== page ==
Harvard Middle Eastern Monographs
Below is a list of in-print works in this collection, presented in series order or publication order as applicable.Sort by title, author, format, publication date, or price »
“Area studies”—a distinctively American way of organizing knowledge about the rest of the world—have been in a state of crisis in recent years, especially since the end of the Cold War and the spread of globalization. In no field of inquiry has that crisis been as acute as in Middle Eastern studies. This volume focuses on one of the leading institutions in the field, Harvard’s Center for Middle Eastern Studies (CMES), which was founded fifty years ago to further research and teaching about a region that remains enigmatic to the United States.
Huseyn Efendi, a scribe in the Treasury of Ottoman Egypt who put his service at the disposal of Napoleon Bonaparte during the French expedition to Egypt (1798–1801), wrote his account of Ottoman Egypt in the form of answers to questions posed by the French administrative and financial experts. Stanford Shaw’s translation is supplemented by an introduction describing the French expedition, and by detailed notes based on material found in the Ottoman archives of Istanbul and Cairo.
Ranging from medieval times to the collapse of Yugoslavia in 1992, this volume concentrates on the internal development of the Muslim community in Bosnia-Herzegovina and its relations with various suzerains.
This work is a translation and study of a ninth- through fifteenth-century manuscript, Kitāb al-Hadāyā wa al-Tuḥaf. The manuscript furnishes a wealth of varied information offering insights into the period immediately preceding Islam and extending through the first four centuries of Islamic rule.
The Second Umayyad Caliphate recovers the Andalusi Umayyad argument for caliphal legitimacy through an analysis of caliphal rhetoric—based on proclamations, correspondence, and panegyric poetry—and caliphal ideology, as shown through monuments, ceremony, and historiography.
Land was the major economic resource in the pre-modern Middle East. Questions of ownership, of access, of management and of control occupied a central role in administration, in law, and in rural practice over many centuries. Nevertheless, the subject of land and property relations is still not well understood.
Focusing on idealists and visionaries who believed that Justice could reign in our world, this book explores the desire to experience utopia on earth. Reluctant to await another existence—another form, or eternal life following death and resurrection—individuals with ghuluww, or exaggeration, emerged at the advent of Islam, expecting to attain the apocalyptic horizon of Truth. In their minds, Muhammad’s prophecy represented one such cosmic moment of transformation.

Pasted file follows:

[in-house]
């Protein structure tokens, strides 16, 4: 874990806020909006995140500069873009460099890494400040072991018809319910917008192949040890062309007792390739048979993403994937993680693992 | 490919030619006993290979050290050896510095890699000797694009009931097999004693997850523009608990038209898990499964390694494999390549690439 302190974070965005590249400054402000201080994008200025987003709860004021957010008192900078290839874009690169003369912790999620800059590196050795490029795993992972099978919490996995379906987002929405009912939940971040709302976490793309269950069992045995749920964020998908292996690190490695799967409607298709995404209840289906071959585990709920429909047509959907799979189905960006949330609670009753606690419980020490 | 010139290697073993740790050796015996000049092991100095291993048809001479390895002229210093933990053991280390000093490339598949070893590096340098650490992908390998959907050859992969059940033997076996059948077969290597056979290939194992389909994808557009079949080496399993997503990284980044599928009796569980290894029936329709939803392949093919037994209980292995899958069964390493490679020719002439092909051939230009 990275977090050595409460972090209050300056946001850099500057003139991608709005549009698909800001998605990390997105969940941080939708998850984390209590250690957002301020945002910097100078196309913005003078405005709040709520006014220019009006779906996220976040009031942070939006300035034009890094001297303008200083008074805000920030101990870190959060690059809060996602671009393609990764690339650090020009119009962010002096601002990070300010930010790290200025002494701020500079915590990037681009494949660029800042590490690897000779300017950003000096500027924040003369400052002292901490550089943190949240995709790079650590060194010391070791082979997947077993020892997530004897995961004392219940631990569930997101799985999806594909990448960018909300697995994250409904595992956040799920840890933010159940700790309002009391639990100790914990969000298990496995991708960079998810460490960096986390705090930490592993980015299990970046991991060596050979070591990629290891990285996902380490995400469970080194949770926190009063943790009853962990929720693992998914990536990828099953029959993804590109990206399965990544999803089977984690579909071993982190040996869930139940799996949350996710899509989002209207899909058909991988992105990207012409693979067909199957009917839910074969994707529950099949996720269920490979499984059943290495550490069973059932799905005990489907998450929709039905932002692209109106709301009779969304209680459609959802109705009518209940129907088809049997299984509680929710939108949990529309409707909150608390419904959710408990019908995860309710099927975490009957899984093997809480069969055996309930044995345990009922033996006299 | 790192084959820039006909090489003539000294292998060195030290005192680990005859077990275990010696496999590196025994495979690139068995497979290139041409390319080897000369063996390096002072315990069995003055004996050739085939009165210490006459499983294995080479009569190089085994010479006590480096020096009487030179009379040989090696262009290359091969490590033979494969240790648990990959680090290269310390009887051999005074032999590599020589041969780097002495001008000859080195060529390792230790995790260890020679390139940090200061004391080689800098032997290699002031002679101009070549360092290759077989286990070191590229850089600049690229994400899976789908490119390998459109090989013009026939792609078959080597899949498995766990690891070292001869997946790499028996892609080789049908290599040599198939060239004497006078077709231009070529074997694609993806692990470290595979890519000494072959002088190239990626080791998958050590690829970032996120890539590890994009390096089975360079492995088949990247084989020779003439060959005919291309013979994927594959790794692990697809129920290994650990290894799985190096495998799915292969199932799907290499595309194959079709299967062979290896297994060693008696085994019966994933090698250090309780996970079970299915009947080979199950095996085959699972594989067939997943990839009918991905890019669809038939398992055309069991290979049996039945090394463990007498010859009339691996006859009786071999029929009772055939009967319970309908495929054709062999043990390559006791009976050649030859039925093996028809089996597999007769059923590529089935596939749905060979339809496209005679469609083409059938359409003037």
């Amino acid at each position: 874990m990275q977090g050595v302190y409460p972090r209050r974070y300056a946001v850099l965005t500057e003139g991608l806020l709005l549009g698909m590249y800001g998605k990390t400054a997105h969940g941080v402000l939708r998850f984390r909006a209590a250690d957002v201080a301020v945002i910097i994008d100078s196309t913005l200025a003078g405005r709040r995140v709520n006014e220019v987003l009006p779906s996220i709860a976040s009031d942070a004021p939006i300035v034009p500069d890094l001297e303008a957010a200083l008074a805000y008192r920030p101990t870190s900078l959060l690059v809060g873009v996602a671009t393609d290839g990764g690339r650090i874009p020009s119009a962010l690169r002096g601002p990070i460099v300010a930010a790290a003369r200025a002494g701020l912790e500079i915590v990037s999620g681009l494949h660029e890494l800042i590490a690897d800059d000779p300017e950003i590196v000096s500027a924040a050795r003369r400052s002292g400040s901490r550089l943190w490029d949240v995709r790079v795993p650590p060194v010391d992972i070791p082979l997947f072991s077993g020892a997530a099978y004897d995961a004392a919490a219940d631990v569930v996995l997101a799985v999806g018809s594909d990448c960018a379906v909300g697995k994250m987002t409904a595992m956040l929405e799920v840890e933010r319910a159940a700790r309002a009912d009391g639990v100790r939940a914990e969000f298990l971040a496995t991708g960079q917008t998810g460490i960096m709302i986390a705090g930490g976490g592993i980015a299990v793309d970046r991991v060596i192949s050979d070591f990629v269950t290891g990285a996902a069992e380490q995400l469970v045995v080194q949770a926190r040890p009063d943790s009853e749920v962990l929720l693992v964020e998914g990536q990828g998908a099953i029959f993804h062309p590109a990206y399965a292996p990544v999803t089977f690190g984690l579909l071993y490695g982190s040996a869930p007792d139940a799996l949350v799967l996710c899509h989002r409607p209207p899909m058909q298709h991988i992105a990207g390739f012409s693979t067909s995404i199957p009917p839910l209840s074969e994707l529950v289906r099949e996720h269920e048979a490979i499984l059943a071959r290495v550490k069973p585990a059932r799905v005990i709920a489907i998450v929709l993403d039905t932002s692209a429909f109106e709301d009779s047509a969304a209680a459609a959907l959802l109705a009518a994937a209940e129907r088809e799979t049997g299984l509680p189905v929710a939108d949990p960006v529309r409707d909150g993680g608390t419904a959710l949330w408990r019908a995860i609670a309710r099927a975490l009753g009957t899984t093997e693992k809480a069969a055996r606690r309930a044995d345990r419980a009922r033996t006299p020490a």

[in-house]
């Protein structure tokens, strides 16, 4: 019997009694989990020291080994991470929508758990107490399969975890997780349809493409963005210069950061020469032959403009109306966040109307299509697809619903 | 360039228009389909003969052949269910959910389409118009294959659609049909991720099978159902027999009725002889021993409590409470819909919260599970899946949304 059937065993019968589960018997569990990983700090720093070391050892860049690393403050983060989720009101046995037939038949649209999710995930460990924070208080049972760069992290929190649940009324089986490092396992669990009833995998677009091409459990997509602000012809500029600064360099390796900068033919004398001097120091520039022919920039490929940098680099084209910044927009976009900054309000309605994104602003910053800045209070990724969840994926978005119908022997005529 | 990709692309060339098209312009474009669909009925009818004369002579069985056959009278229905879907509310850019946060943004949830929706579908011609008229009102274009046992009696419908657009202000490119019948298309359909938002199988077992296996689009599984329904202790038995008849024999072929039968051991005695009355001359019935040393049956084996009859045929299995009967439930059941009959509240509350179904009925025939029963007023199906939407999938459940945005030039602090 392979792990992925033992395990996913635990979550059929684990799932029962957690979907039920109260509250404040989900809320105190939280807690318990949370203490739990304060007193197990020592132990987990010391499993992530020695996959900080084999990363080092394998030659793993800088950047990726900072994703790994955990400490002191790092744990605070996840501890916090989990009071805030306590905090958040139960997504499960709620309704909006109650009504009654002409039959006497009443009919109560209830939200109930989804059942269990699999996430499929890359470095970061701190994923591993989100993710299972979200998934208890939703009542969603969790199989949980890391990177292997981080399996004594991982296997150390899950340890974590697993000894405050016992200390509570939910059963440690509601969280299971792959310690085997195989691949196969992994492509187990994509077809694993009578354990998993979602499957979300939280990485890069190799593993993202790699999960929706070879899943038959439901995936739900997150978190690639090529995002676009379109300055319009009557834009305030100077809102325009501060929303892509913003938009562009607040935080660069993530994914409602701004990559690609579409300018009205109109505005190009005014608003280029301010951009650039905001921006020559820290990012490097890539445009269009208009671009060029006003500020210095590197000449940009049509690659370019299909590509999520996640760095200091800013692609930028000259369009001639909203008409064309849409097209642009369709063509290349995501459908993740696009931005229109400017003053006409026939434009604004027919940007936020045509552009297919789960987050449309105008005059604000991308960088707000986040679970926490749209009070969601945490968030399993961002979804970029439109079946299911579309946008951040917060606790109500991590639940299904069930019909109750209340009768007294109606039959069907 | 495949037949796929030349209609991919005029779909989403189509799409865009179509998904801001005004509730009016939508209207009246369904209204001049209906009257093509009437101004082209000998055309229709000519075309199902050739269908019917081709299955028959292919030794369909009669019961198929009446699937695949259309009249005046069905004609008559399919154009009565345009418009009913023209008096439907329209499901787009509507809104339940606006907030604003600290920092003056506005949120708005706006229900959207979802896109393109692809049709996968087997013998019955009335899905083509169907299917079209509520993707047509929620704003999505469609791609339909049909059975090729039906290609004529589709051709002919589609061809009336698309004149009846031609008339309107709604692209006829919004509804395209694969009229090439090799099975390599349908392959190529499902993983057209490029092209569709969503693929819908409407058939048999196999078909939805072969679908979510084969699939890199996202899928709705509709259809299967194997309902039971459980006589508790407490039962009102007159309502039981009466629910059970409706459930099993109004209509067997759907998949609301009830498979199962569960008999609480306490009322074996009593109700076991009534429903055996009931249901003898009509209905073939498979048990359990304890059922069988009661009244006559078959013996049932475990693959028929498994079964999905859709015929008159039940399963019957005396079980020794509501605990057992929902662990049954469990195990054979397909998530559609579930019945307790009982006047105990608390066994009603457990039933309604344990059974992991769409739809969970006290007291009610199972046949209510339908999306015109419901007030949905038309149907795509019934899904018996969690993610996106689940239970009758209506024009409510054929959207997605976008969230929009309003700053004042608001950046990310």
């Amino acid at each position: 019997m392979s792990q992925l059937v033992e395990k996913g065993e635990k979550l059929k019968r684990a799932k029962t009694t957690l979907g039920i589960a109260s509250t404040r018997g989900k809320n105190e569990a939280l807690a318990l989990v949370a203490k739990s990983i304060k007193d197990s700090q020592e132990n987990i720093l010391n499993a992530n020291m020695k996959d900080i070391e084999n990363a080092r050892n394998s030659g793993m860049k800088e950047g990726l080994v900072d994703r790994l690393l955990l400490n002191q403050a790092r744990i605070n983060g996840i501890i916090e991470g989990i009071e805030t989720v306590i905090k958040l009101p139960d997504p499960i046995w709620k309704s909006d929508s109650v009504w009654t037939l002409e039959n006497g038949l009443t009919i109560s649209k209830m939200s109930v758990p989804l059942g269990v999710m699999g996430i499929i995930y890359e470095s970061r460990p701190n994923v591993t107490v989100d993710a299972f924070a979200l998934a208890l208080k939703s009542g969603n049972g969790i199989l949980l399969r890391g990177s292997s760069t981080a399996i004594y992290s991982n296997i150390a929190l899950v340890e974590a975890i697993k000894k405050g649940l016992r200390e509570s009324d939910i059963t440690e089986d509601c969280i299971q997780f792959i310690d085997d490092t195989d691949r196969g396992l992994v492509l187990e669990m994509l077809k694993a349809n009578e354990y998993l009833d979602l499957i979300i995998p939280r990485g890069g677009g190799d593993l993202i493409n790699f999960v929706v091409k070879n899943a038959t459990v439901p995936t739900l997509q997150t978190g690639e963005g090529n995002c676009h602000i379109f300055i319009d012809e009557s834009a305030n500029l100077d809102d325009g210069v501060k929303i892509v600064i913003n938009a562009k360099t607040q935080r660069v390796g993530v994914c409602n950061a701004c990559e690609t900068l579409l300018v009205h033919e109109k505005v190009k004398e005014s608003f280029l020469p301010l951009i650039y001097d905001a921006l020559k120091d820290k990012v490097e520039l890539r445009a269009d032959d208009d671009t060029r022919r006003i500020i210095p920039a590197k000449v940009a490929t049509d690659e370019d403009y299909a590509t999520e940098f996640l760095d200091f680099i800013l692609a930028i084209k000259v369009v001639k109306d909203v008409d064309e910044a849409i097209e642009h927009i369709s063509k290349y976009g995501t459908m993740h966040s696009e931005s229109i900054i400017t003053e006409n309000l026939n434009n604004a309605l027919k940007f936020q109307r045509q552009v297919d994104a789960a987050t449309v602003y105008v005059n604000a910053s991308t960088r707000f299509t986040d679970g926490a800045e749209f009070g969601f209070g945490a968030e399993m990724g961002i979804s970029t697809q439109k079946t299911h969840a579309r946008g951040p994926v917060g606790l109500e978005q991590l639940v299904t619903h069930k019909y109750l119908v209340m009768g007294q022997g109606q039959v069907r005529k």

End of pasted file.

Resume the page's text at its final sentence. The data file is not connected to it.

This book studies the Arabic-Islamic view of Byzantium, tracing the Byzantine image as it evolved through centuries of warfare, contact, and exchanges. Including previously inaccessible material on the Arabic textual tradition on Byzantium, this investigation shows the significance of Byzantium to the Arab Muslim establishment and their appreciation of various facets of Byzantine culture and civilization.
Challenging the claim that Palestine’s peasant economy progressed during the 1920s and 1930s, Amos Nadan skillfully integrates a wide variety of sources to demonstrate that the period was actually one of deterioration on both the macro (per capita) and micro levels.
This book studies contemporary Arab political poetry, providing insights into how modern Arab media forms are shaped by language and culture. By examining lives and works of individual poets, singers, and audiences, it shows how tribalism is a resource for critical reform when expressed in tropes of community, place, person, and history.
Babayan explores different genealogies of sexuality and questions some of the theoretical emphases and epistemic assumptions affecting current histories of sexuality.
This book represents the first continuous history of Sufism in Palestine. Covering the period between the rise of Islam and the spread of Ottoman rule and drawing on vast biographical material and complementary evidence, the book describes the social trajectory that Sufism followed.
In 1894 a Muslim mystic named Muḥammad al-Kattānī abandoned his life of asceticism to preach Islamic revival and jihad against the French. Ten years later, he mobilized a Moroccan resistance against French colonization. This book narrates the story of al-Kattānī and his virtual disappearance from accounts of modern Moroccan history.
Hannoum examines the advent of political modernity in Algeria and shows how colonial modernity was not only a project imposed by violence but also a violent project in and of itself, involving massive destruction and significant transformation of the population of Algeria.